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Heavy metal act trolls Irish rockers after their 'Opiate' vinyl accidentally appears in 'Songs of Innocence' packages

by Daniel Kreps, Rolling Stone

This past Record Store Day was once again packed with unique, limited edition releases, but one of the stranger collectibles happened entirely by accident: Some pressings of U2's Songs of Innocence deluxe vinyl edition, released in celebration of Record Store Day, inexplicably contained a copy of Tool's Opiate EP instead. The mix-up appears to have only affected a few customers at one U.K. record shop, but that didn't stop Tool from trolling U2 about the error.

"Nice freakin' try, U2," the 10,000 Days band posted on their official site. "Some very lucky people who purchased U2's Songs Of Innocence during a recent record store release found instead a copy of Tool's 1992 Opiate EP inside. Kind of makes you believe in mysterious higher powers, doesn't it?"

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by Greg Moskovitch, Tone Deaf

As much as we here at the Tone Deaf office love Record Store Day, we must admit it can be an upheaval, even when things are going to plan. From making sure you get to your favourite stores before they sell-out of your choice picks, to battling the maddening crowds, it can be a stressful ordeal.

That's why you've got to feel extra sorry for the poor souls who made it to their local record store in time to pick up a highly coveted vinyl copy of arena mega-stars U2's Songs Of Innocence, which you may remember as that album that showed up in your iTunes library without explanation last year.

What happened? Well, if you're yet to pierce the seal of your own copy of Songs Of Innocence on vinyl, you may want to go and double check that you got the right album. As FACT reports, several copies of the record somehow ended up with Tool's 1992 Opiate EP inside the sleeve.

Twitter user Kristin Waite first tweeted about the error, writing, "Reports of a misprint/press/packaging of U2 [Songs Of Innocence] release for event - some getting 2013 Tool LP." Waite appropriately hash-tagged her missive with "#oops".

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Lead issues video apology for marketing stunt at September Apple launch in which new album was given to 500 million users

by Robert Booth, The Guardian

For a global rock band that has sold more than 150m records worldwide, won 22 Grammy awards and has a frontman whose ego is as big as the stadiums they sell out, U2's explanation for why gave away their latest album to half a billion iTunes users seems unlikely: they were worried that otherwise no one would listen.

The Irish band's lead singer, Bono, has issued a contrite video apology for last month's marketing stunt which angered thousands of users of the music software who found that regardless of their tastes they woke up one day to find U2's album Songs of Innocence had appeared on their phones or iPods. U2 worked with Apple to ensure the album, which received a lukewarm critical reception in some quarters, was given away to an estimated 500 million iTunes account holders as part of the promotional exercise that went along with the launch of the California tech giant's latest phone.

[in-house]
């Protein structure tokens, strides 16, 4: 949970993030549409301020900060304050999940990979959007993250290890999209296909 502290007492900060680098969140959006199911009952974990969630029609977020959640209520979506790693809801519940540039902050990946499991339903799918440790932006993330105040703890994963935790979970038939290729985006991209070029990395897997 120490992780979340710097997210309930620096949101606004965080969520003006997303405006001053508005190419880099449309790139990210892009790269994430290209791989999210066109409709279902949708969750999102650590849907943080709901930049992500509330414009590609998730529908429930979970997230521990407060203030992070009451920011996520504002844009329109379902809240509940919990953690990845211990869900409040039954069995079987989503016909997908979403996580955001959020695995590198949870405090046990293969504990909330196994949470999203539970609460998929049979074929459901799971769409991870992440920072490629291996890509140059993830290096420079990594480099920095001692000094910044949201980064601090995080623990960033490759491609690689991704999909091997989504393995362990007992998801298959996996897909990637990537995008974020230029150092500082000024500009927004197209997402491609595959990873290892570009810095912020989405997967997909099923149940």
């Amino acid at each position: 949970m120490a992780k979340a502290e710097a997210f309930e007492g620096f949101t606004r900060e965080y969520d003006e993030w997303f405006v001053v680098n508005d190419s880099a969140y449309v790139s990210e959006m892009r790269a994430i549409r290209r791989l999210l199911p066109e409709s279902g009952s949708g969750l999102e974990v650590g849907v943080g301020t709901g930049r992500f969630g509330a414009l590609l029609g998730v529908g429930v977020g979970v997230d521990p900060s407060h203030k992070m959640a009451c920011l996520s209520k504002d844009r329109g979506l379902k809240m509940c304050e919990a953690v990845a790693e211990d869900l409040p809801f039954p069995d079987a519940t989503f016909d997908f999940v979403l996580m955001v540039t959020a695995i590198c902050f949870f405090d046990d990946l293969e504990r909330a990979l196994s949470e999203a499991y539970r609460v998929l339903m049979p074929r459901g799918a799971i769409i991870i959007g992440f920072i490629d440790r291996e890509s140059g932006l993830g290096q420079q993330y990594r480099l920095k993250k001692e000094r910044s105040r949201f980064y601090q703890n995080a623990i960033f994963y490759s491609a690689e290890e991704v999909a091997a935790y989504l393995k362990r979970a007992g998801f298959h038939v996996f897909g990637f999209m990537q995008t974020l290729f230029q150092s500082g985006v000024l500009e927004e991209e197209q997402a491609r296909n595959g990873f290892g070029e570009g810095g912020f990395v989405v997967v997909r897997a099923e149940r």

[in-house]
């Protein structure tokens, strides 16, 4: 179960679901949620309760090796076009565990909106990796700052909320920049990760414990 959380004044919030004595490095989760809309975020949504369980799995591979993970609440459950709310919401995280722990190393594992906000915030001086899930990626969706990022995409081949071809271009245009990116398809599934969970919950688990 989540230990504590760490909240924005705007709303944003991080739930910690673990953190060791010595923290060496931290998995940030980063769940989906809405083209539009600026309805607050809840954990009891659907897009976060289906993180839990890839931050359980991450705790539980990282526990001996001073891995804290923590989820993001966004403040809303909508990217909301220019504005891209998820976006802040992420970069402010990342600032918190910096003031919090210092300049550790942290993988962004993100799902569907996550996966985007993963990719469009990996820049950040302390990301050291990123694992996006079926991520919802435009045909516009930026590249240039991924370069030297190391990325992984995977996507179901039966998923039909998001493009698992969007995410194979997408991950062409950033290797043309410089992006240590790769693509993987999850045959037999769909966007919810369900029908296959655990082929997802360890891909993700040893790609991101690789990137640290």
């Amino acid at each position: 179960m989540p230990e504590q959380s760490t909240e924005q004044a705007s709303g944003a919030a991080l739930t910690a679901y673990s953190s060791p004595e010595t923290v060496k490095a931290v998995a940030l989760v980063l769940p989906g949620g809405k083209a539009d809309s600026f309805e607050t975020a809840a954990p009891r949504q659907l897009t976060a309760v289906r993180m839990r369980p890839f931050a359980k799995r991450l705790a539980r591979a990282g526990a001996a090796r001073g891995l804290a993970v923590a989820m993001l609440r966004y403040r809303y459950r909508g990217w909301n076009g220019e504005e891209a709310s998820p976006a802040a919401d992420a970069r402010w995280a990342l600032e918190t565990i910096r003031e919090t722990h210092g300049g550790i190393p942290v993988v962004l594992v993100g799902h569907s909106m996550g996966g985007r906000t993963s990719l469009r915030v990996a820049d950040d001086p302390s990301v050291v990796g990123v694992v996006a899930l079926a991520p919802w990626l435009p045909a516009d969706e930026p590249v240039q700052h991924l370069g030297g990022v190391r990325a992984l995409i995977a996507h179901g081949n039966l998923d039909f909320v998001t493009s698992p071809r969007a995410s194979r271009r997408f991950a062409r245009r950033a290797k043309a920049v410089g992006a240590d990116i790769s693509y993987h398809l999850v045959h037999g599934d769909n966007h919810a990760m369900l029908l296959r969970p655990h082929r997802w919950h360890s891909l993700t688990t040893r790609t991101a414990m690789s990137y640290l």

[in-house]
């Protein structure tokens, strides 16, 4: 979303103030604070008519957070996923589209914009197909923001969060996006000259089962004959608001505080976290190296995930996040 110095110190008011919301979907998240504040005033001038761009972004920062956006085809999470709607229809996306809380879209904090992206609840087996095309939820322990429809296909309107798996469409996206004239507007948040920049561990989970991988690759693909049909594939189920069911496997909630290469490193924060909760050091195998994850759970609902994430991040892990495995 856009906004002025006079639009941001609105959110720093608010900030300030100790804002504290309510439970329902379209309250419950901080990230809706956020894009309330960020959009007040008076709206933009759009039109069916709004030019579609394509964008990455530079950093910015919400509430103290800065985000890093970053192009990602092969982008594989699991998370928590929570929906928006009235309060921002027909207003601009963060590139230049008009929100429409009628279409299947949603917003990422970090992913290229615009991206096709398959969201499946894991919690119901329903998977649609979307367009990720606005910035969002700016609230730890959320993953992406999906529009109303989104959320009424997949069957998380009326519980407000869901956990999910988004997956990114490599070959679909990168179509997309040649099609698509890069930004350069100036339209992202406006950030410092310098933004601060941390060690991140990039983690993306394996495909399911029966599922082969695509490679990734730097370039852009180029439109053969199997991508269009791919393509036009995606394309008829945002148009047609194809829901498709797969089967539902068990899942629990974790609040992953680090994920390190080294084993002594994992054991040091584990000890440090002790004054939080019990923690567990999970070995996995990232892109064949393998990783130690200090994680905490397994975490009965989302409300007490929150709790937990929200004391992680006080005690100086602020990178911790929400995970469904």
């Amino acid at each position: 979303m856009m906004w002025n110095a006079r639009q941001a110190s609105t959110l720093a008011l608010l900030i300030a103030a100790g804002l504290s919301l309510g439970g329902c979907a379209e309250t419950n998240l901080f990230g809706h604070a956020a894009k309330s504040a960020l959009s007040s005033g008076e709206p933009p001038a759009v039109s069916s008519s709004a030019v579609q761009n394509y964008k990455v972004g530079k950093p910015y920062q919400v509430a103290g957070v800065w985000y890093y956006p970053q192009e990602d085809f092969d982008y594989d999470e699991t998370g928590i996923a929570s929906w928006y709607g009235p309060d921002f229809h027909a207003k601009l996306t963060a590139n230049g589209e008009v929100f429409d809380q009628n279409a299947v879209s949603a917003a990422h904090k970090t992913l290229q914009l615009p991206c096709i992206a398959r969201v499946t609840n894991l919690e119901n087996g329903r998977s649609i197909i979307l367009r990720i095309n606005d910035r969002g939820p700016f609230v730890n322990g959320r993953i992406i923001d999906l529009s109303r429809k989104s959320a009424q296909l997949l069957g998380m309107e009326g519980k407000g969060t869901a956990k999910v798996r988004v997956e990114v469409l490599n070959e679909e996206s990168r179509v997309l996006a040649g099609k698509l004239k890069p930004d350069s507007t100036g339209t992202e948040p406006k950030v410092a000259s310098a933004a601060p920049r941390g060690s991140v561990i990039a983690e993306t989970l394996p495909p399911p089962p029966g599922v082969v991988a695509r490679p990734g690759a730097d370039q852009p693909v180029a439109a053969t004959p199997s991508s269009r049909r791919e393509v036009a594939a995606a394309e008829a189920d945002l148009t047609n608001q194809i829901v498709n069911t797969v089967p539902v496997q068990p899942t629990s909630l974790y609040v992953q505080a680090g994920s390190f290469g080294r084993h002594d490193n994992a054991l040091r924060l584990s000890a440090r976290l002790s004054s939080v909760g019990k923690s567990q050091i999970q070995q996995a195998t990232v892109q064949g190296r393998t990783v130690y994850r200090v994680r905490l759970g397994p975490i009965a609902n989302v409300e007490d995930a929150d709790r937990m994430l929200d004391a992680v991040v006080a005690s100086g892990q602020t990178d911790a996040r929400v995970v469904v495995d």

Bono apologised in response to a question from a Facebook user named Harriet Madeline Jobson in a question-and-answer session on the social network site which had been billed as a celebration of the launch of the band's 13th studio album of a 34-year career. She asked: "Can you please never release an album on iTunes that automatically downloads to peoples' playlists ever again? It's really rude."

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Former Stooges frontman's John Peel lecture also takes aim at free downloaders and music industry executives

by John Plunkett, The Guardian

Iggy Pop has criticised U2 over their controversial tie-up with Apple in the course of a broadside against the record industry that also saw him lambast music executives and people who download songs for free.

The "godfather of punk", delivering the fourth annual John Peel lecture at the Radio Festival in Salford on Monday, said the music industry was now "laughably, maybe, almost entirely pirate" and said electronic devices had "estranged people from their morals, making it easier to steal music than to pay for it".

But he reserved some of his toughest criticism for Irish band U2, who prompted howls of protest when they gave away their latest album as a free download for iTunes users as part of Apple's launch of its new iPhones and Apple watch.

"The people who don't want the free U2 download are trying to say, 'Don't try to force me,' and they've got a point," said Pop at the event, hosted by 6 Music's Lauren Laverne, on Monday night. "Part of the process when you buy something from an artist, it's kind of an anointing, you are giving that person love.

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'Songs of Innocence,' the band's latest release delivered for free, is firmly entrenched with 26 million customers downloading the set in its entirety.

by Shirley Halperin and Andrew Hampp, Billboard

U2 has gone from setting records to breaking them and, with the band's game-changing Apple partnership, simply defying all imaginable expectations.

So how did the album Songs of Innocence fare after being made available to 500 million people around the world as a free download on iTunes? No surprise here, scale pays off.

Eddy Cue, Apple's senior VP of internet software and services, tells Billboard that U2's Songs of Innocence has racked up a staggering 26 million complete downloads since its Sept. 9 release as a free download exclusively to Apple's 500 million global iTunes customers. In total, Cue adds, over 81 million Apple customers experienced songs from Innocence, a global figure that includes plays and streams through iTunes, iTunes Radio and Beats Music. "To help put this into perspective," he says, "prior to this, 14 million customers had purchased music from U2 since the opening of the iTunes Store in 2003."